The Meltdown Music

Music: an expression of humanity, escape, a soundtrack to life, deep passion….

David Bazan – Strange Negotiations

Curse Your Branches was a great album. Bazan’s return to personal, storytelling lyrics was great. His chronicled struggle with faith and his ultimate “break-up” with God was really refreshing. And even if you struggled with the lyrical content and with what Bazan was saying, as a long a long time Pedro the Fan, it was an honest album and a sot of getting back to what made Bazan a great songwriter.

I only saw last week that David Bazan was back with his follow-up to Curse Your Branches and I was excited and curious to see what lyrical route Bazan would take on his new record.

Wolves at the Door is biting and has a hint of anger. As Bazan sings “You’re a goddamn fool and I love”, you start to wonder what the song is actually about. The song ends and the listener is engaged and drawn in, waiting for what’s next.

But Wolves at the Door is the high point on the record and nothing else on Strange Negotiations comes close to being that engaging.

Level With Yourself sounds like a Pedro the Lion track from Achilles Heel. Lyrically Bazan is still addressing his lack of faith and trying to reconcile that with those he loves but still have their faith in tack. People seems like Bazan is taking a shot at Christians and how the church doesn’t act like what Bazan believes the bible says they should be. It’s an interesting song lyrically. Eating Paper is Bazan addressing fans and people who want to talk about his walking away from his faith. It’s an angry song, an annoyed song.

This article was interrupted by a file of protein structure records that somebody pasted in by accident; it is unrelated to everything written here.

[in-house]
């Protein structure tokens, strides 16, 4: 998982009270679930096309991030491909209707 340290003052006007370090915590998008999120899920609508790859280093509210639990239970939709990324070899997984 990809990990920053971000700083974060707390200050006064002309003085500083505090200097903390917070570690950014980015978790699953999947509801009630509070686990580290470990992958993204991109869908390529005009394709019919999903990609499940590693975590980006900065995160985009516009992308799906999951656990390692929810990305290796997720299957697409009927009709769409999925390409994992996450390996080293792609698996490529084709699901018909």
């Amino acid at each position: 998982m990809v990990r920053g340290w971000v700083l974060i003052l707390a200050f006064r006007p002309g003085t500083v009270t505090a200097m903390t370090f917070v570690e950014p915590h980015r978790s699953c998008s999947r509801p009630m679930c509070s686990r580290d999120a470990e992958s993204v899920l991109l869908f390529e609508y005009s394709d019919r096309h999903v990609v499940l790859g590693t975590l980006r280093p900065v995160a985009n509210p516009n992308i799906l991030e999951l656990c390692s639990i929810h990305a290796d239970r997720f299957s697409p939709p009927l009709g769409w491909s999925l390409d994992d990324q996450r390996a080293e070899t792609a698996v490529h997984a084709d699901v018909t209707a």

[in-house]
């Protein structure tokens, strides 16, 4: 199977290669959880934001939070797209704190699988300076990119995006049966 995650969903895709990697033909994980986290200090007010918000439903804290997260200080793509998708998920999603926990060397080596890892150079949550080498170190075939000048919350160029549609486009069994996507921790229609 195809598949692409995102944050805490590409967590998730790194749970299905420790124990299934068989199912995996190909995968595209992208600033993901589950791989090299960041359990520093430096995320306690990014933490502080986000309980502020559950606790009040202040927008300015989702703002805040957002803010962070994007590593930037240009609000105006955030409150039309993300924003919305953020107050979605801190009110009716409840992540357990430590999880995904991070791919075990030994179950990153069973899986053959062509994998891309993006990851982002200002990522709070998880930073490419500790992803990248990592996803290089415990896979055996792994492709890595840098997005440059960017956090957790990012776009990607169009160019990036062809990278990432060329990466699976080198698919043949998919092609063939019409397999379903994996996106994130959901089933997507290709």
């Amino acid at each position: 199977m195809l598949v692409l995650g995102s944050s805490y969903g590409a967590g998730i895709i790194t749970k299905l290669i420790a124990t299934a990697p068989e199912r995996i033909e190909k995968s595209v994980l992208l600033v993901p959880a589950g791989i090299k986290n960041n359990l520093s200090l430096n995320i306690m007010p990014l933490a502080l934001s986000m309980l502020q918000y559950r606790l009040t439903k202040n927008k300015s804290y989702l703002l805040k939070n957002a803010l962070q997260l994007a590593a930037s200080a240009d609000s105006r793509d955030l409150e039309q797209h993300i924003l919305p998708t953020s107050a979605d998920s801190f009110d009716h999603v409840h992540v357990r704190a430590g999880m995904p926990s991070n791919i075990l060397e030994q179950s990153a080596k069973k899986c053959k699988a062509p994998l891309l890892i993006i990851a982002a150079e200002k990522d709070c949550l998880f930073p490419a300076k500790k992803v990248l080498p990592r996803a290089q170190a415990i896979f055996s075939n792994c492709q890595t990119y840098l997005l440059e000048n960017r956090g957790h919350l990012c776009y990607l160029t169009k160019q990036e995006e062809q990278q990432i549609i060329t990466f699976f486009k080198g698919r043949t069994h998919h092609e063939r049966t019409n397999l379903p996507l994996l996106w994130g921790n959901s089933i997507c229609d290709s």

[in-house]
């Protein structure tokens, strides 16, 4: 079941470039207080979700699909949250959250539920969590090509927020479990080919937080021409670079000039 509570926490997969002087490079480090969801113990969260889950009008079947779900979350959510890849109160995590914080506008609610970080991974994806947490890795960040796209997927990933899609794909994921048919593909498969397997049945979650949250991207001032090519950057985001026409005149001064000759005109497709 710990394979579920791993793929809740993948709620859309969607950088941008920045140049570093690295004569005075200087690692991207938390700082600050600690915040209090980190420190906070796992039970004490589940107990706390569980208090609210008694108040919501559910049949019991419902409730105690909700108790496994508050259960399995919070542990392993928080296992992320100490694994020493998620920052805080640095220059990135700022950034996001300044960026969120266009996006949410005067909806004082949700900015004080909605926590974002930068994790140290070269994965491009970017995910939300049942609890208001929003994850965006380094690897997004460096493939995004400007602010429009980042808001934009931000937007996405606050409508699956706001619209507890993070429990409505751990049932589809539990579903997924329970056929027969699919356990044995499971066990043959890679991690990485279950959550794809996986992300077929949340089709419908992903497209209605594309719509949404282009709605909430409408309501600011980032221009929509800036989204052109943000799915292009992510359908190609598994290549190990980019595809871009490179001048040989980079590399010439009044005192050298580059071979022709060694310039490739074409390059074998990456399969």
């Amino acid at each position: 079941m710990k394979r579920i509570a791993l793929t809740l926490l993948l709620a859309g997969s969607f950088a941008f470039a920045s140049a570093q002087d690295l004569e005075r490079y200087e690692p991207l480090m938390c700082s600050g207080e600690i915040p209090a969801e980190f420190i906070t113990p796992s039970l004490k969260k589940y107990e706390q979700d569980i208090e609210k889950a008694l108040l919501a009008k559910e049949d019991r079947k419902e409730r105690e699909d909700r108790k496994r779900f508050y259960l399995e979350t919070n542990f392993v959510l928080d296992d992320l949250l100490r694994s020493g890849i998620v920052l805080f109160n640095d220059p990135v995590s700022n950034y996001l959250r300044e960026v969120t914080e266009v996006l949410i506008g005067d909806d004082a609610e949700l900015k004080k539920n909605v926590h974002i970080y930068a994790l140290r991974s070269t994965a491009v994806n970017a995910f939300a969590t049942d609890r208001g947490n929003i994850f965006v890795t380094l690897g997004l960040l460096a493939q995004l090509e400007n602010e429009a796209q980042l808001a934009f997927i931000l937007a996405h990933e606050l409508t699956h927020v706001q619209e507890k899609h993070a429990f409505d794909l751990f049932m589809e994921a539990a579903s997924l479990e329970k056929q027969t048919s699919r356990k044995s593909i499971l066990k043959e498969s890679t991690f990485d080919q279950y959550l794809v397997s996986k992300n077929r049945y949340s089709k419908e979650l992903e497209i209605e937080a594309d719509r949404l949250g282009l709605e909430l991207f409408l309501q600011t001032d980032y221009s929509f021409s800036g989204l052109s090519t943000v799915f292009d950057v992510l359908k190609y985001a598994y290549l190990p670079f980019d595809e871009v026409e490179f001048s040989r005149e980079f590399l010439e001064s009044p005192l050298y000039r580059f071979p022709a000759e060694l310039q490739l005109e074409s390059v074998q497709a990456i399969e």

Strange Negotiations is a little all over the place musically. It sounds more like a Pedro the Lion record then Bazan previous solo efforts. It’s not bad, but nothing is super catchy or compelling outside of Wolves at the Door. There are moments in songs but not whole songs.

And with Bazan the focus is the lyrics and Bazan does a good job at keeping things pretty cryptic. I would love to get Bazan’s personal explanation for each song.

It’s a good record but after Cures Your Branches I was hoping for more. At The Door by David Bazan


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This entry was posted on May 17, 2011 by in Uncategorized.
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